RakhtaBhushan (Blood Ornament)
[participant in the Royal Road Writathon challenge]
Golden prince, Surya, kind and brave, bright as the Sun. But a darkness lurked in his dreams, eroding his soul, his fate "unforeseen by the gods, a path converged by the paths of the past, present, and future."
Vidyut, hardened by the cruelties of life, embraced the dark art of Tantra, for which he was both rejected and coveted by the people of the five kingdoms.
Would their love endure the wrath of forces, both good and evil?
Princes, Spells, Gods, Spirits, Heaven, Mythical creatures, Wars, and Reincarnation, and so much more. It is based on Indian mythology, specifically Hindu mythology. But it is an original fantasy and focus is character arcs.
It will have LGBT, specifically BL/Gay content in the future. The romance is a slow burn.
Cover Art Disclaimer: The cover art is using an image from Pinterest. The art has been kindly created by Ben Arisson. You can find the artist's profile here: https://www.royalroad.com/profile/181989
- Overall Score
- Style Score
- Story Score
- Grammar Score
- Character Score
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Overall Score 5/5
I'm going to admit I didn't expect much coming into this story. Most of the stories on here I've read are either A) horrible, B) Great premise, bad execution ,C) absolutely wonderful, and D) should be published.
I feel like this story is a C, maybe one day it could be a D.
I highly reccomend this story to someone who wants fantasy, but not the run of the mill kind you can get anywhere. This story's chapters are long enough to keep me entertained, but not so long that I get bored. When reading this I felt like the author did their research.
Keep up the good work!
Style score 5/5
I didn't get bored while reading it. The author seems to have a voice while writing, and is very descriptive to help set the scene. I myself have dificulty describing scenes, or just fail to describe them at all. Good job.
Grammar score 5/5
I've seen no grammatical nor spelling errors, and the paragraphs were spaced out so I could read easily, but not so far out it was confusing.
Story Score 5/5
I am in love with this story and I know very little about Indian culture. That in of itself is this story's strongest point. A Western audience that knows little of Indian culture will hear mythological Indian names and see them as fantasy. The names sounds different, but not too different that one wouldn't be able to pronounce them.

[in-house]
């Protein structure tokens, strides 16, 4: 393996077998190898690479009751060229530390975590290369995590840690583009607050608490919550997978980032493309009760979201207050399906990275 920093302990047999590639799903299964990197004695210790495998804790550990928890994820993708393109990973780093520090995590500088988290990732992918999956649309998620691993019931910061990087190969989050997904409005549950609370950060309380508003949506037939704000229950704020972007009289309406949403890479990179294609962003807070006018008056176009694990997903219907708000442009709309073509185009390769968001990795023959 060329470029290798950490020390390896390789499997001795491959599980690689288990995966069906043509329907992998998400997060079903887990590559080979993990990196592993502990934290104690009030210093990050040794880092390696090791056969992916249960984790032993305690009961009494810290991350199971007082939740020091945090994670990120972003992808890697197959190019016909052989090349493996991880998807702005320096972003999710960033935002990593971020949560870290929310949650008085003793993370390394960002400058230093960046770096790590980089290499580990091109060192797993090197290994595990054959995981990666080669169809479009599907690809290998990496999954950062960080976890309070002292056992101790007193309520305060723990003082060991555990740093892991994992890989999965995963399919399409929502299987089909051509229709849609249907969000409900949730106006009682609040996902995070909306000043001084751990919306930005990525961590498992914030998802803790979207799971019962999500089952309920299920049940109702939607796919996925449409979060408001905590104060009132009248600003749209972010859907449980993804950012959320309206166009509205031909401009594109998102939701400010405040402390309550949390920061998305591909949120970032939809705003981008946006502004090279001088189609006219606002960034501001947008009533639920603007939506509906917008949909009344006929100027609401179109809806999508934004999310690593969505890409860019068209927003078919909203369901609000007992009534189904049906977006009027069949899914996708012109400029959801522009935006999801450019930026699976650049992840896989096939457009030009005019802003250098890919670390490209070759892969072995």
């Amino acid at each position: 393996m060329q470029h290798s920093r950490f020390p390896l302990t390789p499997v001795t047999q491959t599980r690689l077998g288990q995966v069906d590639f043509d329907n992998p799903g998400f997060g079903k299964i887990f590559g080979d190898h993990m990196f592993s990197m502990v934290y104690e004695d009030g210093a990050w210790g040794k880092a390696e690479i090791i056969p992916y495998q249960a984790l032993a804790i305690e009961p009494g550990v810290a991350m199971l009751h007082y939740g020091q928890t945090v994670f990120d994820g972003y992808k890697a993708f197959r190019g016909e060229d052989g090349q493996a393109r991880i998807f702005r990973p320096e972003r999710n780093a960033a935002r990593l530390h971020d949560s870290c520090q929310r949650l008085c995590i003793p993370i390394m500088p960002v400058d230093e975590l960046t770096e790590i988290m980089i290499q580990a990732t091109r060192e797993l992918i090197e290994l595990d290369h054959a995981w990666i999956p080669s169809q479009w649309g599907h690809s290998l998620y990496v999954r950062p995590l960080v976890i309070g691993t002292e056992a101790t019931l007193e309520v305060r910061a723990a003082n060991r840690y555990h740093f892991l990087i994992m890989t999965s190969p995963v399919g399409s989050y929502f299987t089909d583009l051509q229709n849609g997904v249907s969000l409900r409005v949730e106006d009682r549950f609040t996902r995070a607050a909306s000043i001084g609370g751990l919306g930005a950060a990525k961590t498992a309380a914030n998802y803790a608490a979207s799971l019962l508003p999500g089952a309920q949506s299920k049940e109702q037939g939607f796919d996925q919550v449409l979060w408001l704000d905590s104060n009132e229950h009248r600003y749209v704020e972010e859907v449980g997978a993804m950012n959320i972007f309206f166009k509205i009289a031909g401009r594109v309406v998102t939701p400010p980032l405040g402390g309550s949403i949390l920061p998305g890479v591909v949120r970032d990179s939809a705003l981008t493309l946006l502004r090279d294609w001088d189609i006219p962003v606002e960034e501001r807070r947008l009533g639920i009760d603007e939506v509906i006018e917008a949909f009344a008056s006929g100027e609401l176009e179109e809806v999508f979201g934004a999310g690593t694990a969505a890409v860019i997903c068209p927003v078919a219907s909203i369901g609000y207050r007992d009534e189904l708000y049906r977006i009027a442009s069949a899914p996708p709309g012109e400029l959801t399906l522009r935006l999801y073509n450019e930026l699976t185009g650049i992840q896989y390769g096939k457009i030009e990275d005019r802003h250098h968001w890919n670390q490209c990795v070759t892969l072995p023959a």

The Indian background as well helps give the story a setting, it sets the tone, it was an overall great idea to base the story off of a culture that not many in the west know about.
Character Score 5/5
I have learned about the Prince, and I want to know more. It's wierd to say it this way, but thats a good thing. I feel like sometimes I know everything about a character too early, and I can easily predict what they will do, but not with Prince Surya.
I want to know more about Indra, and the evil scorcerer. The characters all seem to have their own thing going on, and their own personalities, instead of being slightly different versions of the main character. I cannot wait until I have some time to finish the rest of this book!
Fantasy authors tend to lack imagination but here, we have a whole new setting. It was a smart bet because it got me to dive in it.
The story is super-solid. Indian culture aside (which is clearly one of the big pluses here), Prince Surya is really interesting (and mysterious) and a lot of questions need to be answered. Everything seems always in turmoil as really weird stuffs happen (looking at you Bhanu). I was completely lost in this mystical land.
There was even a homebrew song. I love songs in novels; the time always seems to stop. It was a difficult and ballsy move perfectly executed.
The chapters are really short yet a lot is going on. You will be kept at the edge of your seat so I’ll say it works fine that way. They contain a good balance of action and description.
At the end of almost every chapter, a footnote will help understand the lore. Wait! A story with homework? Nonsense! Yes, it’s uncommon and hard to apprehend the first time. The prologues and character list are here to support you even more. Is it worth it? Well, it is so well done that it’s obviously worth it! The author put a lot of efforts into the mythology and its vulgarization. Bravo! However, it is clearly not for everybody.
I am no expert in the matter and English isn’t my first language but I’ve never encountered grammatical or spelling errors. It’s almost flawless and really easy to read. And that is an important point when it comes to short chapters and unpronounceable (I meant beautiful) Indian names.